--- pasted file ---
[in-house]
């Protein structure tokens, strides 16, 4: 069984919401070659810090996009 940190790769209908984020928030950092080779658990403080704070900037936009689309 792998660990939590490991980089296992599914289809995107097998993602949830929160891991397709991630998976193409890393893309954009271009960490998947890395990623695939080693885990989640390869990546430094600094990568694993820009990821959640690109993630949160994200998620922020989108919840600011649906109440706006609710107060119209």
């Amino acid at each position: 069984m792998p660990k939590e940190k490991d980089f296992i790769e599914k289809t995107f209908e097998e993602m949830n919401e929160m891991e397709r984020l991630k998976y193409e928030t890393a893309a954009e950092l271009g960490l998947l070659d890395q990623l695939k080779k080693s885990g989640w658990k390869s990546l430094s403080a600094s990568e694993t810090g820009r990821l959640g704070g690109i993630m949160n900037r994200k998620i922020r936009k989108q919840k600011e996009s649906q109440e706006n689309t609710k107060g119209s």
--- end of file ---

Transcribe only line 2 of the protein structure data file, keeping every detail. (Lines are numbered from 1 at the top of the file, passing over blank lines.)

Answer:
């Protein structure tokens, strides 16, 4: 069984919401070659810090996009 940190790769209908984020928030950092080779658990403080704070900037936009689309 792998660990939590490991980089296992599914289809995107097998993602949830929160891991397709991630998976193409890393893309954009271009960490998947890395990623695939080693885990989640390869990546430094600094990568694993820009990821959640690109993630949160994200998620922020989108919840600011649906109440706006609710107060119209």